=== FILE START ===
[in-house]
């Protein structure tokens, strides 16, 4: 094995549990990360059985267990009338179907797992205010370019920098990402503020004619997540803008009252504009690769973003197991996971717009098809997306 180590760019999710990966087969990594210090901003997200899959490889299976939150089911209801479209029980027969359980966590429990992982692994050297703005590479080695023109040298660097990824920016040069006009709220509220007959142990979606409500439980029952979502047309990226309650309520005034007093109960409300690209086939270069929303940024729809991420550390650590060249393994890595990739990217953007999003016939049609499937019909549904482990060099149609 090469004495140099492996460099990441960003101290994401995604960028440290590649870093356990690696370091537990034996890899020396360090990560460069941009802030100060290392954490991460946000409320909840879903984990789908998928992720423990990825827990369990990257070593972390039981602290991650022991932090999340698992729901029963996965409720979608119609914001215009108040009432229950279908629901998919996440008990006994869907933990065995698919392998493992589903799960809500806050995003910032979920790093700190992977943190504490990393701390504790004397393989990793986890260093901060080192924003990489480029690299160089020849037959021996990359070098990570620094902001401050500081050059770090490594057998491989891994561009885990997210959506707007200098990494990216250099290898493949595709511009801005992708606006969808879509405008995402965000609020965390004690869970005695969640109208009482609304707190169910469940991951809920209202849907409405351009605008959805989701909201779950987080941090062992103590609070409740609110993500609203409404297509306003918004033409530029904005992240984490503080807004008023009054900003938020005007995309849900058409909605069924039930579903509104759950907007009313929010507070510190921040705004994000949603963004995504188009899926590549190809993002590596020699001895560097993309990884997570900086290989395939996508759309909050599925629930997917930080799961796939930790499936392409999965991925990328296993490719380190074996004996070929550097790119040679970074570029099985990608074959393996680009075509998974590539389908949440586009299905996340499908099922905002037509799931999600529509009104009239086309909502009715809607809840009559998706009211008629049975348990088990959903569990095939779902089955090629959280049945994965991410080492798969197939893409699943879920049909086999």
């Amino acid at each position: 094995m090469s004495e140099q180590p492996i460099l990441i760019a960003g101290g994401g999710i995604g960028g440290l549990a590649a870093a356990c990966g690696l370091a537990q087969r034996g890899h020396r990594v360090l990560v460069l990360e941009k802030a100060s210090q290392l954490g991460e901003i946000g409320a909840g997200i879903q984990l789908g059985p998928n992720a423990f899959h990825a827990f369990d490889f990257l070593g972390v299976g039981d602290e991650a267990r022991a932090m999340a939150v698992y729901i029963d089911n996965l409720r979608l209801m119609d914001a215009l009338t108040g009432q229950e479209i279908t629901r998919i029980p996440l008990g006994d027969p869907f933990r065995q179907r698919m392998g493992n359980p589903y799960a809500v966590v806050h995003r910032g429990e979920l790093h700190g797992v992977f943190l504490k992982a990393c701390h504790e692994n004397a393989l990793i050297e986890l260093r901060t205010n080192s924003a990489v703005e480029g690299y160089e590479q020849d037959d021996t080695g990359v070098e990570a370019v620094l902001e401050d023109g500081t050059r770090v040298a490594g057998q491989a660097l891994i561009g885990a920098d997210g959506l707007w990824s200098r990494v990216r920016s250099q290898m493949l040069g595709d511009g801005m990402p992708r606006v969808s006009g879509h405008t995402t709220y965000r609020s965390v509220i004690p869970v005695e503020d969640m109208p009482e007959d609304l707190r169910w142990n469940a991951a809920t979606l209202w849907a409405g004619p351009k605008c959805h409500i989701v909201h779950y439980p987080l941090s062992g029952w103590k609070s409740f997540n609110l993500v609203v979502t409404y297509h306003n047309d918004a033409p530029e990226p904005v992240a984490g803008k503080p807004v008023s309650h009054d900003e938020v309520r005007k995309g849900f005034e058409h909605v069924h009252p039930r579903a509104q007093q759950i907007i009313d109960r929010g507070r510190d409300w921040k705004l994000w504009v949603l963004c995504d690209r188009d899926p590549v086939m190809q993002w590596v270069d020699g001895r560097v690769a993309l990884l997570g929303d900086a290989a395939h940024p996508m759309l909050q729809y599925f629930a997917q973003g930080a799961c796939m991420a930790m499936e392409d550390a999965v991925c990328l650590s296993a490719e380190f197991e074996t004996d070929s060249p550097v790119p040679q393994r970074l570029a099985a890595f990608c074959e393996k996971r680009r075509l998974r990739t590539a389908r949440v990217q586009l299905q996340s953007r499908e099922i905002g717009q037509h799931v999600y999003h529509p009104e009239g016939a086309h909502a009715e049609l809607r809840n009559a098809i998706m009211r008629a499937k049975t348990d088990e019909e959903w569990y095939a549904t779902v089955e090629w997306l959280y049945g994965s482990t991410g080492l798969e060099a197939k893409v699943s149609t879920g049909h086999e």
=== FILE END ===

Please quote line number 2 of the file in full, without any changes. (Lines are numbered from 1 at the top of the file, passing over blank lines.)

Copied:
């Protein structure tokens, strides 16, 4: 094995549990990360059985267990009338179907797992205010370019920098990402503020004619997540803008009252504009690769973003197991996971717009098809997306 180590760019999710990966087969990594210090901003997200899959490889299976939150089911209801479209029980027969359980966590429990992982692994050297703005590479080695023109040298660097990824920016040069006009709220509220007959142990979606409500439980029952979502047309990226309650309520005034007093109960409300690209086939270069929303940024729809991420550390650590060249393994890595990739990217953007999003016939049609499937019909549904482990060099149609 090469004495140099492996460099990441960003101290994401995604960028440290590649870093356990690696370091537990034996890899020396360090990560460069941009802030100060290392954490991460946000409320909840879903984990789908998928992720423990990825827990369990990257070593972390039981602290991650022991932090999340698992729901029963996965409720979608119609914001215009108040009432229950279908629901998919996440008990006994869907933990065995698919392998493992589903799960809500806050995003910032979920790093700190992977943190504490990393701390504790004397393989990793986890260093901060080192924003990489480029690299160089020849037959021996990359070098990570620094902001401050500081050059770090490594057998491989891994561009885990997210959506707007200098990494990216250099290898493949595709511009801005992708606006969808879509405008995402965000609020965390004690869970005695969640109208009482609304707190169910469940991951809920209202849907409405351009605008959805989701909201779950987080941090062992103590609070409740609110993500609203409404297509306003918004033409530029904005992240984490503080807004008023009054900003938020005007995309849900058409909605069924039930579903509104759950907007009313929010507070510190921040705004994000949603963004995504188009899926590549190809993002590596020699001895560097993309990884997570900086290989395939996508759309909050599925629930997917930080799961796939930790499936392409999965991925990328296993490719380190074996004996070929550097790119040679970074570029099985990608074959393996680009075509998974590539389908949440586009299905996340499908099922905002037509799931999600529509009104009239086309909502009715809607809840009559998706009211008629049975348990088990959903569990095939779902089955090629959280049945994965991410080492798969197939893409699943879920049909086999």